With seven days until Iowans take the first official step in determining the fate of 2016's presidential hopefuls, Donald Trump and Hillary Clinton are holding their front-runner edge as rivals work to score last-minute support that could thrust them to the front -- or, keep them alive.

On the Republican side, the latest Fox News Poll shows Donald Trump regaining his lead in Iowa and surging past Ted Cruz. Looking to make up lost ground, the Texas senator was barnstorming the Hawkeye State on Monday, and announced the endorsement of former candidate and ex-Texas Gov. Rick Perry.

On the Democratic side, Clinton and Vermont Sen. Bernie Sanders likewise are in a tight race for caucus-goers. But given Sanders’ big lead in New Hampshire – which holds the first primary eight days later – Iowa arguably is more important for her than for Trump, who leads decisively in the Granite State.  

To that end, the wide field on the Republican side means success in Iowa and New Hampshire will be determined not only by who finishes first -- but who can make it into the top three.  

In Iowa, Florida Sen. Marco Rubio appears to be in solid third place position in most polls.

Fox News analyst and former George W. Bush senior adviser Karl Rove said Monday that his recent endorsement by the Des Moines Register should also help, among voters who might be inclined to support him.

“That’s a big plus,” Rove told Fox News. In New Hampshire, the battle for second position is even more intense – with Cruz, Rubio, Ohio Gov. John Kasich, New Jersey Gov. Chris Christie and former Florida Gov. Jeb Bush also tangled up in the polls. Rove said it’s possible any one of them could jump into second place there.

But a lot could still rest on who finishes first in Iowa.  

Rove said if Trump notches a “strong victory” in the first two contests, and goes on to do well in South Carolina and Nevada after that, “it’s going to be hard for anybody to knock off somebody who has demonstrated, in the first four contests, a consistent win.”  

Trump’s candidacy has exposed a fissure in the so-called Republican establishment, with some party figures and senior leaders praising him and others outright lambasting his candidacy.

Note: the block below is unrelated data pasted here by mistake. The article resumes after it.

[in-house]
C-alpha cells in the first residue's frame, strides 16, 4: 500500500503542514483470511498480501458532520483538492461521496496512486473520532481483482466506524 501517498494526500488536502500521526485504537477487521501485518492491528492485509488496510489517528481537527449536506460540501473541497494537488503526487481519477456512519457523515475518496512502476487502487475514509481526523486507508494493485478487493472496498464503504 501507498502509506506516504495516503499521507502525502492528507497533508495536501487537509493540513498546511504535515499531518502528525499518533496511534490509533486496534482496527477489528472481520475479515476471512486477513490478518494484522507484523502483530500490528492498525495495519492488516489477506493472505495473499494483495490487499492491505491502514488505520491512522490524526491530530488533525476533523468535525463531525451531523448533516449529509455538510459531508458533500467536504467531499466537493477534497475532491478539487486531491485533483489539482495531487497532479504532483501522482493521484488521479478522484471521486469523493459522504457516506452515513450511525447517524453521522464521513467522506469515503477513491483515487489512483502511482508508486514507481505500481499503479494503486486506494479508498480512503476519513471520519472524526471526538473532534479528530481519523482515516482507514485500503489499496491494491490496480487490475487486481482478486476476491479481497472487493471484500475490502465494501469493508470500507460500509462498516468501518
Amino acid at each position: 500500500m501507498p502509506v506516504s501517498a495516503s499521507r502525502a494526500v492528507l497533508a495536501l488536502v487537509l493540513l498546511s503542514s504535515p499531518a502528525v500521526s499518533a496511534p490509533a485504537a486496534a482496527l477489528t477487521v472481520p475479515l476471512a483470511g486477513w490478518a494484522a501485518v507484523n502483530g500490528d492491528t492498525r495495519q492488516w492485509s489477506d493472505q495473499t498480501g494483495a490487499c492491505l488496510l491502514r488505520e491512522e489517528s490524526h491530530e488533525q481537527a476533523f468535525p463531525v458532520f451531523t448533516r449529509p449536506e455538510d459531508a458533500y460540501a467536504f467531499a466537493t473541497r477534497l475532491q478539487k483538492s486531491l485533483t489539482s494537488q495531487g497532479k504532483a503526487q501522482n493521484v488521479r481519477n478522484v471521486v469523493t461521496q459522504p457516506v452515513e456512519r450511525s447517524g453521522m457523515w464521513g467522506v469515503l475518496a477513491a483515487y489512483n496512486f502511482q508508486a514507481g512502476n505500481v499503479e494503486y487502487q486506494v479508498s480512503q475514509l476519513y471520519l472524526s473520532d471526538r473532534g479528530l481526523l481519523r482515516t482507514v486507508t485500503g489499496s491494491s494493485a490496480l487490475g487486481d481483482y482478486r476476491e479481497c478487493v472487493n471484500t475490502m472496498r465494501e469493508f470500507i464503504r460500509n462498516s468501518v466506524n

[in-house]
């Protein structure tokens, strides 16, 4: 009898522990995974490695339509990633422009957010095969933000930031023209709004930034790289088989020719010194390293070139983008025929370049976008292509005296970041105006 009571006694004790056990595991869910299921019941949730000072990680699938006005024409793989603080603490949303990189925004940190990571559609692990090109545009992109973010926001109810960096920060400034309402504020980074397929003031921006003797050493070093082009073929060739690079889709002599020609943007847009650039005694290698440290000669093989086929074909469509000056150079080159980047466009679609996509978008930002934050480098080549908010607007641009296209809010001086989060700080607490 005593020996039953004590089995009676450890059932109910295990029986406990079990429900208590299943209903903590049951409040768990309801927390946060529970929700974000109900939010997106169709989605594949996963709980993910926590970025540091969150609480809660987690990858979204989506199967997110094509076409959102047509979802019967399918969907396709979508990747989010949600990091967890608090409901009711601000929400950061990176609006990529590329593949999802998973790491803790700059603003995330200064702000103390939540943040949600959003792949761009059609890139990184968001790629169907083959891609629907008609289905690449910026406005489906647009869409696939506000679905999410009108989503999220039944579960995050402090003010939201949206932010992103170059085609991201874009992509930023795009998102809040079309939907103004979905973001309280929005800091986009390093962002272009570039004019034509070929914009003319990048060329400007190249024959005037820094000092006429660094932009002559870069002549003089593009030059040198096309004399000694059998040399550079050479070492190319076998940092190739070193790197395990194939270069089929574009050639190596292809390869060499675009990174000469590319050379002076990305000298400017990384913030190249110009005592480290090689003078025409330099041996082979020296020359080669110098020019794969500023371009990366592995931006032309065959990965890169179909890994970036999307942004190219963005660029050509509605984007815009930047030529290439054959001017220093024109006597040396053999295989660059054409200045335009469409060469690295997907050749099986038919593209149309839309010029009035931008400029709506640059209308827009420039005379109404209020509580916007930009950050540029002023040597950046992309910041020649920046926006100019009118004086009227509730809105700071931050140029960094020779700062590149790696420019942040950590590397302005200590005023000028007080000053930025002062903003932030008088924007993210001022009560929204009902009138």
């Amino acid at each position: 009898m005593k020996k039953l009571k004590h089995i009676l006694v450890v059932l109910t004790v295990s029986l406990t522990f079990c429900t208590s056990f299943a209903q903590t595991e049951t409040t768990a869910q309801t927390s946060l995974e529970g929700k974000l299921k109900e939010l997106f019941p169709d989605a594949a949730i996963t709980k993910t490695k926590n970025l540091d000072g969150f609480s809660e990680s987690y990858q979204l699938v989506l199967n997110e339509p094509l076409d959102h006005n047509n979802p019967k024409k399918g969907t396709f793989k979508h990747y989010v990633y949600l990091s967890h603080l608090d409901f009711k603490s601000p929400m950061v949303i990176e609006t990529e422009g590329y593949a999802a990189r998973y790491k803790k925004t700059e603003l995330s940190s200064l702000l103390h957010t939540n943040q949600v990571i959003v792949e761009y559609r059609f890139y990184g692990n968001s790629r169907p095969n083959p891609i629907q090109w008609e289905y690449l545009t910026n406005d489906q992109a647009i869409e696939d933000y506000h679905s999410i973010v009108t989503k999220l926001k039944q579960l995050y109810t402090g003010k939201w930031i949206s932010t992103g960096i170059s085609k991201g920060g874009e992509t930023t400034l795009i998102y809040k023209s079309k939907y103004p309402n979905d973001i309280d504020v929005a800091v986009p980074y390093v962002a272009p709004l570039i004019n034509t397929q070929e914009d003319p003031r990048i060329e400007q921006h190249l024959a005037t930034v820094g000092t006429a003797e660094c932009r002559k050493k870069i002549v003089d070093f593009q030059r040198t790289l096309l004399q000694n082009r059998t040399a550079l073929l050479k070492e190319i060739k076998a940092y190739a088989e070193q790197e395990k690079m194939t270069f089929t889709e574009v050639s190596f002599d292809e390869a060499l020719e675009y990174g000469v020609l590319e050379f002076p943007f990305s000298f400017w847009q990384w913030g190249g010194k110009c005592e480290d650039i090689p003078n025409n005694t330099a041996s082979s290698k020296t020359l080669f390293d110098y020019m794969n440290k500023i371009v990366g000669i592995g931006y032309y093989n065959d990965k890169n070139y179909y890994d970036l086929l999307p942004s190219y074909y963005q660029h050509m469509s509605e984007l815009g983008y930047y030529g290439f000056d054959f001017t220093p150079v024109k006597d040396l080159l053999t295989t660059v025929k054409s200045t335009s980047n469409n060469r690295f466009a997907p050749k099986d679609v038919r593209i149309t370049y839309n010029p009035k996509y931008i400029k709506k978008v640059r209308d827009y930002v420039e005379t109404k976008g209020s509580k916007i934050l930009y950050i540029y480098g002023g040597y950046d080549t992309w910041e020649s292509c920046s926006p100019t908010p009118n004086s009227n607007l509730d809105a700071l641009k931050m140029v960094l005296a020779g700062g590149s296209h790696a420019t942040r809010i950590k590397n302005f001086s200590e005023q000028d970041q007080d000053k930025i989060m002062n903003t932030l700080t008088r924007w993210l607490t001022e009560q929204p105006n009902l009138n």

The conservative National Review put out a special issue last Friday purporting to state the conservative case against the billionaire businessman whose political bravado – more than any conservative orthodoxy – has characterized his campaign and attracted supporters. The magazine’s editorial called Trump a “menace to American conservatism,” a message echoed by essays from other conservative contributors.

Trump responded by calling the magazine a “failing publication.”

But not all in the so-called “establishment” are distancing themselves from Trump.

In Iowa, senior Sen. Chuck Grassley, a Republican, introduced him at a rally over the weekend, while stopping short of an official endorsement. And Iowa Republican Gov. Terry Branstad has been openly urging caucus-goers not to support Cruz, in part because of his stance on ethanol.

But Cruz, who until recently was trading the lead with Trump in Iowa polls, is campaigning hard for the Iowa vote. On Monday morning, fellow Texan Rick Perry got behind Cruz’ candidacy, calling him a “very committed conservative” who’s ready to lead on “day one.”

His is hardly the only late endorsement before the first two contests. Former Minnesota Sen. Norm Coleman, speaking on Fox News, endorsed Bush for president on Monday.

And last week, Trump snagged a high-profile endorsement from former Alaska Gov. Sarah Palin.

Meanwhile, it remains to be seen whether Iowa’s results will be a real indicator of the race months from now.

The state in recent cycles has had a mixed track record of picking winners. On the Republican side, Iowa has picked the eventual nominee in two of the last four contested caucuses going back to 1996. The last two winners – Mike Huckabee and Rick Santorum – did not become the nominee. On the Democratic side, the state has a better record; not since 1992, when it chose Tom Harkin, has Iowa picked a losing political horse.

Right now, Clinton is edging Sanders in the Democratic race, in the RealClearPolitics average of polls.

But Sanders, speaking Monday at a community college in Iowa Falls, defended his electability in a general election – trying put at ease those voters who might not think he can go up against someone like Trump. He said that when someone says they don’t want to vote for Sanders because he can’t beat Trump, Sanders said, “That’s just not accurate.”

Clinton, Sanders and former Maryland Gov. Martin O’Malley plan to participate in a CNN-hosted town hall Monday night.